The Yellow Wallpaper by Charlotte Perkins Gilman: A review

Several years ago, I took a continuing education course entitled "The Great American Novel" at our local college. One of the works discussed in the course was The Yellow Wallpaper by Charlotte Perkins Gilman. I never actually read the book during the course, but I've always been curious about it and it had long languished on my TBR list. Time to tick that box.

This short novel - actually more a novella or long short story - was published in 1892. It was inspired by the author's own experience with mental illness. Following the birth of her child, she suffered from what we would now recognize as severe postpartum depression. 

Both her husband and her brother were agreed that the best treatment for what ailed her was the "rest cure," which was recommended by a specialist. It was essentially a period of enforced inactivity and solitude. And so this was the treatment which Charlotte endured. Her opinion on the matter was not solicited.

Then, some years later, she fictionalized her experience in The Yellow Wallpaper. One wonders what her husband and brother thought when they read it. We may have a partial answer in the fact that Charlotte and her first husband were divorced in 1894.

In the book, a woman suffering from an unnamed mental disorder is taken to a house in the country to rest and recover from her illness. A nurse cares for her baby. Her husband is a doctor who works long hours. She is left mostly on her own in a room that was once a nursery and which is papered in a yellow wallpaper with a busy Romanesque pattern. She is told to sleep as much as possible.

As she lies in bed staring at the paper, she begins to see different patterns in it. Eyes staring back at her. Bars, as in a prison. A malevolent woman who crawls around the room on the paper...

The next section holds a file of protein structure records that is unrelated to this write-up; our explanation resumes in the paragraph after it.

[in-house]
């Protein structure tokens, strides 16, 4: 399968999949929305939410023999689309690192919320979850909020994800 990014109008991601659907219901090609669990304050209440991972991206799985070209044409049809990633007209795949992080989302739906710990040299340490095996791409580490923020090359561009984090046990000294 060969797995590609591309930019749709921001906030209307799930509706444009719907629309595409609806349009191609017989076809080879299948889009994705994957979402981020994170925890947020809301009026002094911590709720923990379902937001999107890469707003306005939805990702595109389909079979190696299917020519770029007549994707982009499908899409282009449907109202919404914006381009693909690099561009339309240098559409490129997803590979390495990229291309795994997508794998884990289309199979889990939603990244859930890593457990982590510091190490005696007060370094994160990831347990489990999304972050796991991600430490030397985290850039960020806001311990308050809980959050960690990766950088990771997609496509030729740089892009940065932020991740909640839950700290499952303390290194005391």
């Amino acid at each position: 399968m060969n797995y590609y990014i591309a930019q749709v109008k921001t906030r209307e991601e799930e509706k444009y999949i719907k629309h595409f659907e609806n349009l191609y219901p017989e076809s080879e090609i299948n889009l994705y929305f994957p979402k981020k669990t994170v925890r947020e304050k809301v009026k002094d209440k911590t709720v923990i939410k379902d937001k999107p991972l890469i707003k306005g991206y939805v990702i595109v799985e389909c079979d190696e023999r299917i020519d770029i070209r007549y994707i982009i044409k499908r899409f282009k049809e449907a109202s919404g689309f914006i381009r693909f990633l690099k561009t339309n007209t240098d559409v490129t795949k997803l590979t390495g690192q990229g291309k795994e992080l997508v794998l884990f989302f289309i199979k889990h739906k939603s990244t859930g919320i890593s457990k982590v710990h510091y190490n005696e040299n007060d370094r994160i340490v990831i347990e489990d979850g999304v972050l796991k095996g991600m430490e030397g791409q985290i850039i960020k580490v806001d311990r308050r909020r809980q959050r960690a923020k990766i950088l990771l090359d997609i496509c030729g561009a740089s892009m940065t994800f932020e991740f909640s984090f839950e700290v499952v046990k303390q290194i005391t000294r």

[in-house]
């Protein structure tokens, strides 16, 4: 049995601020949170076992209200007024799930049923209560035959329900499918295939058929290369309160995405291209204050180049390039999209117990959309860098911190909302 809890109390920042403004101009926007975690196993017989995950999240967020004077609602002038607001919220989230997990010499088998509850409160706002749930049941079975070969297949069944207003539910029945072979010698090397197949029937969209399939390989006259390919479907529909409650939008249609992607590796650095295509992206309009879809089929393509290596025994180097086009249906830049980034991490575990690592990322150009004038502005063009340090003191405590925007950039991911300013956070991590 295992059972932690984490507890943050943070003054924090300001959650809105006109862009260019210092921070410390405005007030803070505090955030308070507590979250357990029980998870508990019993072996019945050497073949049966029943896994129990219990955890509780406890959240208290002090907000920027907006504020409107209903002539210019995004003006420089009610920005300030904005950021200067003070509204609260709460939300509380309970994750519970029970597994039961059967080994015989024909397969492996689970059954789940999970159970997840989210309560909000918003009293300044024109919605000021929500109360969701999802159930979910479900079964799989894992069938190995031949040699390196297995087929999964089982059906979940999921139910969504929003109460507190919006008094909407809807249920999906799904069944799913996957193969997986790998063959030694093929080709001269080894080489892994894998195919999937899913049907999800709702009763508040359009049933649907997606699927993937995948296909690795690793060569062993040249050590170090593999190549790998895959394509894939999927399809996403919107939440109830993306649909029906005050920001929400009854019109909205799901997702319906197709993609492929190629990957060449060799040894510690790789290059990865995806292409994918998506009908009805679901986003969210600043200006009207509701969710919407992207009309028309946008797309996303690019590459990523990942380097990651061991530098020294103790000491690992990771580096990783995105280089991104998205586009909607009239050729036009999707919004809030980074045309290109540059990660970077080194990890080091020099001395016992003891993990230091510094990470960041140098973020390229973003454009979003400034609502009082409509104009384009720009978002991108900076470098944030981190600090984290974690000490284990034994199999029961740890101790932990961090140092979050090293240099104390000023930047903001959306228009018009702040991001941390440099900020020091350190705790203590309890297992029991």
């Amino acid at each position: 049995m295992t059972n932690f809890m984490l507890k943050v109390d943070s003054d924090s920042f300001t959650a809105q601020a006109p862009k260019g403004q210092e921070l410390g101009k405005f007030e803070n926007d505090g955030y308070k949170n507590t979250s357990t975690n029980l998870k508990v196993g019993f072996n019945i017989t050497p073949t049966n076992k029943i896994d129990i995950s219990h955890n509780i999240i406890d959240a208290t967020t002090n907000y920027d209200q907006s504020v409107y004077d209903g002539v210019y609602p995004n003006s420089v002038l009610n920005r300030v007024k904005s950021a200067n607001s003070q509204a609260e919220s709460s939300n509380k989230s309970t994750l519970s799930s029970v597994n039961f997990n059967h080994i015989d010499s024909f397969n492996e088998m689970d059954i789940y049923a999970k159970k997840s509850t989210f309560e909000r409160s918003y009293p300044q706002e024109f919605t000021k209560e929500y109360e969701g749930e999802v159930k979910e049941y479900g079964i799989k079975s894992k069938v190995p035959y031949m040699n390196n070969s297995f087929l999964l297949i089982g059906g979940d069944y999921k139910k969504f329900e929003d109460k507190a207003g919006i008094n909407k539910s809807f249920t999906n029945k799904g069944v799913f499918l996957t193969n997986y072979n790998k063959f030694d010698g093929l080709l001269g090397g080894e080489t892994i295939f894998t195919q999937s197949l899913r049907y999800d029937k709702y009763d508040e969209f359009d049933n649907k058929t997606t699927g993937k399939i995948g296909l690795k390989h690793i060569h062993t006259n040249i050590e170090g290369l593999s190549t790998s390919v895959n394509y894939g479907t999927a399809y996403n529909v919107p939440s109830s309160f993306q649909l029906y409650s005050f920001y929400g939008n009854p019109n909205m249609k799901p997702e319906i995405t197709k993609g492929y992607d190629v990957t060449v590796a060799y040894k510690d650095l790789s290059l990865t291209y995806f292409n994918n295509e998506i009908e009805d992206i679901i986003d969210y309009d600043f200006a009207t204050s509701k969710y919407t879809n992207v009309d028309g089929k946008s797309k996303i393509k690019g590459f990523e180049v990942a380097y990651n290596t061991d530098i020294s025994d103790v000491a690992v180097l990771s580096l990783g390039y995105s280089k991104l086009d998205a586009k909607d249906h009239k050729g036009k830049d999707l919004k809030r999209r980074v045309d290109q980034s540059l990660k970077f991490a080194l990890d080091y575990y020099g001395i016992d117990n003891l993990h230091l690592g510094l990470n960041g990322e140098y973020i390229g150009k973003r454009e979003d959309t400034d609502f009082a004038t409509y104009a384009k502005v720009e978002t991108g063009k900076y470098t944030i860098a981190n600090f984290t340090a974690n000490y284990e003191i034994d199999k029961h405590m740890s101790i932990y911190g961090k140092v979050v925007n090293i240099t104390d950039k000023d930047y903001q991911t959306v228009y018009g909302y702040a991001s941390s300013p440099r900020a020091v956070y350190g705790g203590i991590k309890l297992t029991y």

As she becomes completely obsessed with the wallpaper, she descends further into madness. She attempts to talk with her husband to tell him what she is seeing and feeling, but he will not listen to her. In these attempted conversations, her husband constantly refers to her as "baby" or "little girl". He no doubt sees these as terms of endearment but they are diminishing to a woman who has faced the life-threatening, certainly life-altering, experience of childbirth and come through it. 

But All-Wise Man knows best and does not need input from a mere woman.

When The Yellow Wallpaper was first published, it was read as a bit of horror fiction. Gilman always insisted, however, that it was meant as a cautionary tale, warning people of the potential harm to be done by this sort of solitary confinement, especially to the mind of a person who is already depressed or distressed. She sent a copy of it to the specialist who had recommended her own "rest cure" and he subsequently altered his practices. 

With the coming of the struggle for equal rights for women, The Yellow Wallpaper has become a feminist classic. It details 19th century attitudes toward women's mental and physical health issues and the fact that women's opinions about those issues were never asked for or considered. Men made all those decisions for them.

And here we are in the 21st century and men in government are still making the decisions about women's health issues, without input from women. The more things change, the more they remain the same.

My rating: 4 of 5 stars


  1. Actually, the same would have happened to a man; the difference is that the woman was suffering from post-partum depression. Psychiatry used to have evil practices for both genders; it wasn't harsher on a woman than a man.

    1. Psychiatry was certainly in its Dark Ages stage at the time. I think the difference is that a man would have had a choice and might have been allowed input. A woman would not.

  2. A cautionary tale indeed and an understandable divorce. We have made some progress but not enough. P. x

    1. All progress has been slow and painstaking. Sometimes it seems that for every step forward we take two steps back.

  3. While you were reading The Yellow Wallpaper, I was reading The Bell Jar. By the 20th century there were shock treatments and lobotomies. I find the value in reading these books is that the women get to tell their stories, the best therapy of all, and we get to receive those stories.

    1. Women telling their stories is always a good thing, I think.


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